Encourage Drivers to Slow Down

Accidents involving pedestrians often occur in areas where crosswalks are not present. This means that drivers need to be more vigilant in surveying road conditions, even when foot traffic shouldn’t be present. However, many drivers tend to cruise at higher speeds than posted, leading to slower reaction times when encountering unexpected pedestrians in the road.

Mounting radar speed signs where drivers are approaching vulnerable areas of your community, such as school zones and work zones, motivates drivers to reduce speed and be more cautious. These high intensity LED speed signs can be seen more than 1,200 feet away at all times of the day, providing an ample amount of time for drivers to slow down. These signs can also be programmed to flash violator alerts, such as Slow Down, for further enforcement.

Swap Static Signs for Flashing LED Signs

No matter how reflective the signage, some areas of traffic require more pedestrian safety precautions. These could be areas with low visibility in fog or heavy rain, where the road takes a sharp turn or in heavy foot traffic areas like school zones, parks and arenas. These accident-prone areas put your pedestrians in danger at any time of the day when drivers don’t have full visibility.

The best solution for at-risk traffic areas are upgrading to LED enhanced signs. Because of its highly visible flash, drivers are more aware of these signs, especially at night and during adverse weather conditions. Both solar- and AC-powered versions are available so that these signs continue working during power outages and around the clock. These signs can also be programmed to operate at pedestrian activation, scheduled days/times or 24/7, depending on your community needs.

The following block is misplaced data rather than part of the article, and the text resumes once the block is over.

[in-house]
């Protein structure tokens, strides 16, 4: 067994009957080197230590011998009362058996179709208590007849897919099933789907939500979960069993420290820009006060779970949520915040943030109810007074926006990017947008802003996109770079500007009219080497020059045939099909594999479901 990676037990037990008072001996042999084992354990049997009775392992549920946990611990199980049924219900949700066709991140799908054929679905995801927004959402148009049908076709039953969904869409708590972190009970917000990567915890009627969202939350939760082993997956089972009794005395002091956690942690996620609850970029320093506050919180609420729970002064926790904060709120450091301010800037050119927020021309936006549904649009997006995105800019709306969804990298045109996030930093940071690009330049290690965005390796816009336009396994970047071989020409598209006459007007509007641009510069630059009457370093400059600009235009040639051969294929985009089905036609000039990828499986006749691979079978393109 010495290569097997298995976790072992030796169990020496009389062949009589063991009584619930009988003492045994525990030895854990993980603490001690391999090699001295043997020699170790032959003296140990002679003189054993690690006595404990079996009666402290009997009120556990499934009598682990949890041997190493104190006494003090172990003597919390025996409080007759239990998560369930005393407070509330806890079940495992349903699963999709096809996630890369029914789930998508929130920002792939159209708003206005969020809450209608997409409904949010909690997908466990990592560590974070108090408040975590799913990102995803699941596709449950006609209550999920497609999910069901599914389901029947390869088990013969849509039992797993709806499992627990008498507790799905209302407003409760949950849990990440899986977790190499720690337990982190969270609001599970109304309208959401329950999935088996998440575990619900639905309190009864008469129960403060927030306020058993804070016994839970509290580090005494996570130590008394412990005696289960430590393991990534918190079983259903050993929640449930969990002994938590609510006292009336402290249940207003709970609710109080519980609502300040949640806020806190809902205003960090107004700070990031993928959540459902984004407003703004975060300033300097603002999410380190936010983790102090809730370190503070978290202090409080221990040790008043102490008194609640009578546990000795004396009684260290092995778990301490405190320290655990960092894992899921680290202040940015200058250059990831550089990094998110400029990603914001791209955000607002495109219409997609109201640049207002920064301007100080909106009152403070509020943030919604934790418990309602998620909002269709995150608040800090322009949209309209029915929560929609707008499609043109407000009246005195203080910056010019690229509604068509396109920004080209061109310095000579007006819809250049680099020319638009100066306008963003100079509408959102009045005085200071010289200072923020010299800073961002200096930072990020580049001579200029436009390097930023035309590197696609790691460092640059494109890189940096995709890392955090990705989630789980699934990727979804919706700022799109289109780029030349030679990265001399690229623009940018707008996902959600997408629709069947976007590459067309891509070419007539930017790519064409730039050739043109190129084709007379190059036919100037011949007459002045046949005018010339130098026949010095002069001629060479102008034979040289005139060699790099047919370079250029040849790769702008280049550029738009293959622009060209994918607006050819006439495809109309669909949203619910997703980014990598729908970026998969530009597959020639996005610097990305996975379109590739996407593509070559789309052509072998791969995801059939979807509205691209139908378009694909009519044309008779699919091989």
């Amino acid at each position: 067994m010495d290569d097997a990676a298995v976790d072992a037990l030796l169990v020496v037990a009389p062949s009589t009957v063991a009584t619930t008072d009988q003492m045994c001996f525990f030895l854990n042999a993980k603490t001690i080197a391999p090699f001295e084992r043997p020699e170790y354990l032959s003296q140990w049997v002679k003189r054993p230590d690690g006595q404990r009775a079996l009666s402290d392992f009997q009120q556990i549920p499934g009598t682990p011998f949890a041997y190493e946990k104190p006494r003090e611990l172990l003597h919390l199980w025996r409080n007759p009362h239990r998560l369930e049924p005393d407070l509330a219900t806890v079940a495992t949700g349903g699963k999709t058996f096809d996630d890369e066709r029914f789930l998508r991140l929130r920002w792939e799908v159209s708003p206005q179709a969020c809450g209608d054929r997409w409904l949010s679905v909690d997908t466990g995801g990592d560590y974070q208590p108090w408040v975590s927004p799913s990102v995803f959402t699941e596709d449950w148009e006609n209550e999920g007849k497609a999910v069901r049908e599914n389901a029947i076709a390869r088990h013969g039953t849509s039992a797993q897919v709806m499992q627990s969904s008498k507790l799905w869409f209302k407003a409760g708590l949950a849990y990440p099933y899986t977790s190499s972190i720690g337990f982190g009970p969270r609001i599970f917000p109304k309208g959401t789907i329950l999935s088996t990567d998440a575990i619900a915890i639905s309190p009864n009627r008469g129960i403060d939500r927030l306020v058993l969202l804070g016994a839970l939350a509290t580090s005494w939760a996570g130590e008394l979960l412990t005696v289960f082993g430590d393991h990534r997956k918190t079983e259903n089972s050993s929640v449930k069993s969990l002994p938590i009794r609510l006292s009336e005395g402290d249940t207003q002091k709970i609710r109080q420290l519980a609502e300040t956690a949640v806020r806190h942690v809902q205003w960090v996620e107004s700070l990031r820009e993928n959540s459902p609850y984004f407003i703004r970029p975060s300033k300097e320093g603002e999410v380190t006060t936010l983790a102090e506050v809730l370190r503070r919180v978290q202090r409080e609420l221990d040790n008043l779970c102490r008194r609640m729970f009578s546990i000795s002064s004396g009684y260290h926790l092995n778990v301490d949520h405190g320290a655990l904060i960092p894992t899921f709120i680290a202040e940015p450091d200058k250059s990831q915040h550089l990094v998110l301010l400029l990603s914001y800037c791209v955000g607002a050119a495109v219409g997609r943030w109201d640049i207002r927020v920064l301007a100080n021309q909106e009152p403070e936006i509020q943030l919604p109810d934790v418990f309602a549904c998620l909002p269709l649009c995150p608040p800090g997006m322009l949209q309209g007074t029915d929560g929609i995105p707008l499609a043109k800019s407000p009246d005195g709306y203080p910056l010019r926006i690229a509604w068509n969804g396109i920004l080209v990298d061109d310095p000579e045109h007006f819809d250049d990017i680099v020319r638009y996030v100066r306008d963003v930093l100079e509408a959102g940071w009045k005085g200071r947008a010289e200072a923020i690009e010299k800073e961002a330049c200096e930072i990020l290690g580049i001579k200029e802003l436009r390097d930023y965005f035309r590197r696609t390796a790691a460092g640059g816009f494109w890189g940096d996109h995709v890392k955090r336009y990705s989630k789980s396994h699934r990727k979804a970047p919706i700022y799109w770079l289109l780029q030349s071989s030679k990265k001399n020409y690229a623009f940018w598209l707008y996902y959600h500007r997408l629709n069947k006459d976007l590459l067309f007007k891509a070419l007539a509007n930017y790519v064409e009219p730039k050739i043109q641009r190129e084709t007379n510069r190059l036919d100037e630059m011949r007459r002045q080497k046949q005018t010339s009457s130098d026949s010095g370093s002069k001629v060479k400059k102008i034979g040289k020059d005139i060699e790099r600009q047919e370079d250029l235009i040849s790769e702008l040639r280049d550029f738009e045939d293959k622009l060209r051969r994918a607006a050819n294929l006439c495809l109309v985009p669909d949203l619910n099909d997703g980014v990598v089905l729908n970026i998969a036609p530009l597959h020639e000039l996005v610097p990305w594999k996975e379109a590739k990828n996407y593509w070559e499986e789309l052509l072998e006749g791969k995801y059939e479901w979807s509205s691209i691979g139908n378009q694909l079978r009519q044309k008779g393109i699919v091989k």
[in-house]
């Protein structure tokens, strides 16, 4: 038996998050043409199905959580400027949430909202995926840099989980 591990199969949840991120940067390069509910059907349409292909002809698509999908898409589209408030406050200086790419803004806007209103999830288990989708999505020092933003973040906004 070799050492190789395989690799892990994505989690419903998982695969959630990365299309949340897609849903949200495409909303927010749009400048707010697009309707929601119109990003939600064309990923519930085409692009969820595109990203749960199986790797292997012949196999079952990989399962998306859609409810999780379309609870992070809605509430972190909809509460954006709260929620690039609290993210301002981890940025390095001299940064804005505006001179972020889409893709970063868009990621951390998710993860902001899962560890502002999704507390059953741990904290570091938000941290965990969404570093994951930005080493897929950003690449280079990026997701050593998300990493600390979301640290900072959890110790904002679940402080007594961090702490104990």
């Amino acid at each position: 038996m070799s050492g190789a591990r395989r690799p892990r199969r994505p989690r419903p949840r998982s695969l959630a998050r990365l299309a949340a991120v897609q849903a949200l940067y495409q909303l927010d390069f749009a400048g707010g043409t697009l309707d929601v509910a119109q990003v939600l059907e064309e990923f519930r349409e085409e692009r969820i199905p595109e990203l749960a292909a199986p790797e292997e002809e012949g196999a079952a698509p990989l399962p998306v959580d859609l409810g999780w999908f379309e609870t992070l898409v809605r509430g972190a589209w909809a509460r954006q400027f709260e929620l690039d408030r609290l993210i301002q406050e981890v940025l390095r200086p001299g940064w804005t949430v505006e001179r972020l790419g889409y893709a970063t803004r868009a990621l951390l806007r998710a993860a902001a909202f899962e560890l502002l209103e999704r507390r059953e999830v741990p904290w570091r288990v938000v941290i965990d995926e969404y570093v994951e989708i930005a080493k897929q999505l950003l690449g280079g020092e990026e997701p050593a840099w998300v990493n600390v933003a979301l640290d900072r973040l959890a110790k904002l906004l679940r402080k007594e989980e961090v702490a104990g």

Add Flash to Your Crosswalks

Crosswalks are intended to pedestrian safety spots of the road both day and night. Yet, even with the best of intentions, drivers may not see these designated foot traffic areas, putting the people in your community at risk.

Transform these pedestrian areas with FHWA-approved solar crosswalk flashing beacon technology. The high-intensity lights are pedestrian-activated, increasing the driver yield rate when and where it matters most. The self-contained system houses the battery, energy management system and solar panel as one unit, making installation hassle-free on existing signposts.

Restructure Your Roads

More extreme renovations to road design may be needed in your community to ensure pedestrian safety. Are there roads with high foot traffic that could benefit from raised crosswalks or refuge islands?

Could curb extensions and lane reductions increase the chance of safer pedestrian crossings? Consult with safety experts to decide which solution would be best to implement within your community.

Competing priorities, reduced budgets, politics—all of this can get in the way of improving your community’s pedestrian safety. These delays can lead to your roadways—and the people who cross them—more susceptible to becoming a negative statistic. Pairing pedestrian safety education with installed traffic safety measures is the best approach to preventing accidents at night within your community.